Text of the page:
The record shows that Davis initiated the communication in which he gave his custodial statement by telling jail staff that he wanted to speak with the investigator. The investigator gave Davis a waiver of rights form to sign and read it to Davis, asking him if he understood each right, including the right to remain silent, the right to have counsel present during questioning, and the right to stop the interview at any time. Davis signed the form, and then he made the incriminating statements. Davis does not contend that he requested counsel during this interview.
" When trial counsel's failure to file a motion to suppress is the basis for a claim of ineffective assistance, the defendant must make a strong showing that the damaging evidence would have been suppressed had counsel made the motion." Arellano-Campos v. State, 307 Ga.App. 561, 566 (2) (a) (705 S.E.2d 323) (2011) (citation and punctuation omitted). Here such a showing is precluded by the evidence that Davis initiated the communication with the investigator and gave his statement after knowingly waiving his right to counsel. See Lawson v. State, 275 Ga.App. 334, 337 (2) (620 S.E.2d 600) (2005). See also Hall v. Brannan, 284 Ga. 716, 724 (II) (C) (670 S.E.2d 87) (2008) (trial counsel was not ineffective for stipulating to the [329 Ga.App. 20] admissibility of evidence that was, in fact, admissible); Arellano-Campos v. State, 307 Ga.App. at 569 (2) (a) (defendant reinitiated discussions with the police after requesting counsel, so his statement was admissible, defendant failed to show statement would have been suppressed, and counsel was not ineffective for stipulating to its admissibility). See also Rios v. State, 281 Ga. 181, 182-183 (3) (637 S.E.2d 20) (2006) (because defendant voluntarily reinitiated discussions with law enforcement, his statements were properly admitted into evidence, and counsel was not ineffective for failing to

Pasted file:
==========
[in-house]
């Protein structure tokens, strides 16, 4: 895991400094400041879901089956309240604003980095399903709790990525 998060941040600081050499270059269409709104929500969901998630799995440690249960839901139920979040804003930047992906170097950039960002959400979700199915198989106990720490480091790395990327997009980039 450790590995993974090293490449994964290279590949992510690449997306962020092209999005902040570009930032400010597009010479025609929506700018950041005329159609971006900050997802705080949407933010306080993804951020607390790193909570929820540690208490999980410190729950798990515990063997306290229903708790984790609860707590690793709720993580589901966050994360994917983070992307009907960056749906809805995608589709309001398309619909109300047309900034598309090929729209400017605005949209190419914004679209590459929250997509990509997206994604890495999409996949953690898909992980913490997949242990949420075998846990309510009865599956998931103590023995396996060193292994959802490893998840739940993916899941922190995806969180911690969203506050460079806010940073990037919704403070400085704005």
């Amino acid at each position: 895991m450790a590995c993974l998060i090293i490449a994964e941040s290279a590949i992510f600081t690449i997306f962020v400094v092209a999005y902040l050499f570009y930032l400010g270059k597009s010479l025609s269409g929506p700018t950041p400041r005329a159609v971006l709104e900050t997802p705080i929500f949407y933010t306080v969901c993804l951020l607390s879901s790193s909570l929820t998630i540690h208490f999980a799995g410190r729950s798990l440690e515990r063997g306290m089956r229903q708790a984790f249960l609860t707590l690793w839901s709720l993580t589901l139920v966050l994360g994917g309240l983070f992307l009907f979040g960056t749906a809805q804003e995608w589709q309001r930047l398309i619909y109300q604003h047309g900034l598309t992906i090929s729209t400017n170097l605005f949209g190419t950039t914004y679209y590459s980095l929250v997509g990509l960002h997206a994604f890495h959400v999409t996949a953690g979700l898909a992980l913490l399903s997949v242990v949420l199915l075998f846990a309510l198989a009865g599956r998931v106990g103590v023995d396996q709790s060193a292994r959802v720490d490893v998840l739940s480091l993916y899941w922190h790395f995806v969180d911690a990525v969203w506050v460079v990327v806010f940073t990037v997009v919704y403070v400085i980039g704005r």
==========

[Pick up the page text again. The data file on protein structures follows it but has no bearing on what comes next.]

appeal the denial of his motion to suppress them).
2. Counsel was not ineffective for presenting a mistake-of-fact defense.
Davis argues that counsel was ineffective for presenting the legally invalid defense that Davis thought the victim was old enough to consent. See Schultz v. State, 267 Ga.App. 240, 241-242 (1) (599 S.E.2d 247) (2004) (knowledge of the victim's age is not an element of the crime of child molestation). We disagree.
In his statement, Davis admitted having sex with the victim, but claimed that she told him she was 18 or 19. At a motion for new trial hearing, trial counsel explained that although a defendant's knowledge of the victim's age is not an element of the crime, " it was our hopes that twelve Decatur County jurors would -- would believe that he didn't know and despite the charges, the court would find him not guilty." He explained that although mistake of fact was not a valid defense, " it was all we had."
Given that counsel had to combat Davis's statement admitting having sex with the victim, Davis has failed to show that this was an unreasonable strategy. See Lambert v. State, 287 Ga. 774, 776 (2) (700 S.E.2d 354) (2010) (despite presenting legally invalid coercion defense to murder charge, trial counsel was not ineffective where she " was constrained by [the defendant's] admissions to police that he had committed the fatal beating" ). " The fact that present counsel might have pursued a different strategic course does not render [counsel's] strategy unreasonable." Woods v. State, 291 Ga. 804, 808 (2) (733 S.E.2d 730) (2012) (citation omitted).
Andrews, P. J., and Ray, J., concur.